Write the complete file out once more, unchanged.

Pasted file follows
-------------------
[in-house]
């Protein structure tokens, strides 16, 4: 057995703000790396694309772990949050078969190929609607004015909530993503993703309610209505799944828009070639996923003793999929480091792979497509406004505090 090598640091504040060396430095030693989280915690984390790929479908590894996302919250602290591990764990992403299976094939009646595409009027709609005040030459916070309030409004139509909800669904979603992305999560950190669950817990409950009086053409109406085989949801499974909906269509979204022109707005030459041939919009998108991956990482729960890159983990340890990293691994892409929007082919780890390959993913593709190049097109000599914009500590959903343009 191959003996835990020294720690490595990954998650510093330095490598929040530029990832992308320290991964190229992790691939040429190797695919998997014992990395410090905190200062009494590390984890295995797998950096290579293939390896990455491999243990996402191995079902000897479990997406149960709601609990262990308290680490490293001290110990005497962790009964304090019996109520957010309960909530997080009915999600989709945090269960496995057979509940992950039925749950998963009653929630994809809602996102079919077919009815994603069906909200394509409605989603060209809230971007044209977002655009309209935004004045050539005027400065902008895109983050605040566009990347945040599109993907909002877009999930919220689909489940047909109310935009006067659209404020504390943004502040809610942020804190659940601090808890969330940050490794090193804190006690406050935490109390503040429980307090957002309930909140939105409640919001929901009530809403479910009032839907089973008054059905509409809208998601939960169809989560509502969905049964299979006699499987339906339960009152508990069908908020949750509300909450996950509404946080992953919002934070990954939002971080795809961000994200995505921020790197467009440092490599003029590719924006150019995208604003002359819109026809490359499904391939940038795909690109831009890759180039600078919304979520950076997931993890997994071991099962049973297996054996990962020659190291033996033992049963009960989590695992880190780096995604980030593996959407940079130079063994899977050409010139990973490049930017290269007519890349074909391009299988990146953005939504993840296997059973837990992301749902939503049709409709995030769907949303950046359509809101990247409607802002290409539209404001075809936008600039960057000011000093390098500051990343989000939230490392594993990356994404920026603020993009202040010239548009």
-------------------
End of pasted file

[in-house]
């Protein structure tokens, strides 16, 4: 057995703000790396694309772990949050078969190929609607004015909530993503993703309610209505799944828009070639996923003793999929480091792979497509406004505090 090598640091504040060396430095030693989280915690984390790929479908590894996302919250602290591990764990992403299976094939009646595409009027709609005040030459916070309030409004139509909800669904979603992305999560950190669950817990409950009086053409109406085989949801499974909906269509979204022109707005030459041939919009998108991956990482729960890159983990340890990293691994892409929007082919780890390959993913593709190049097109000599914009500590959903343009 191959003996835990020294720690490595990954998650510093330095490598929040530029990832992308320290991964190229992790691939040429190797695919998997014992990395410090905190200062009494590390984890295995797998950096290579293939390896990455491999243990996402191995079902000897479990997406149960709601609990262990308290680490490293001290110990005497962790009964304090019996109520957010309960909530997080009915999600989709945090269960496995057979509940992950039925749950998963009653929630994809809602996102079919077919009815994603069906909200394509409605989603060209809230971007044209977002655009309209935004004045050539005027400065902008895109983050605040566009990347945040599109993907909002877009999930919220689909489940047909109310935009006067659209404020504390943004502040809610942020804190659940601090808890969330940050490794090193804190006690406050935490109390503040429980307090957002309930909140939105409640919001929901009530809403479910009032839907089973008054059905509409809208998601939960169809989560509502969905049964299979006699499987339906339960009152508990069908908020949750509300909450996950509404946080992953919002934070990954939002971080795809961000994200995505921020790197467009440092490599003029590719924006150019995208604003002359819109026809490359499904391939940038795909690109831009890759180039600078919304979520950076997931993890997994071991099962049973297996054996990962020659190291033996033992049963009960989590695992880190780096995604980030593996959407940079130079063994899977050409010139990973490049930017290269007519890349074909391009299988990146953005939504993840296997059973837990992301749902939503049709409709995030769907949303950046359509809101990247409607802002290409539209404001075809936008600039960057000011000093390098500051990343989000939230490392594993990356994404920026603020993009202040010239548009």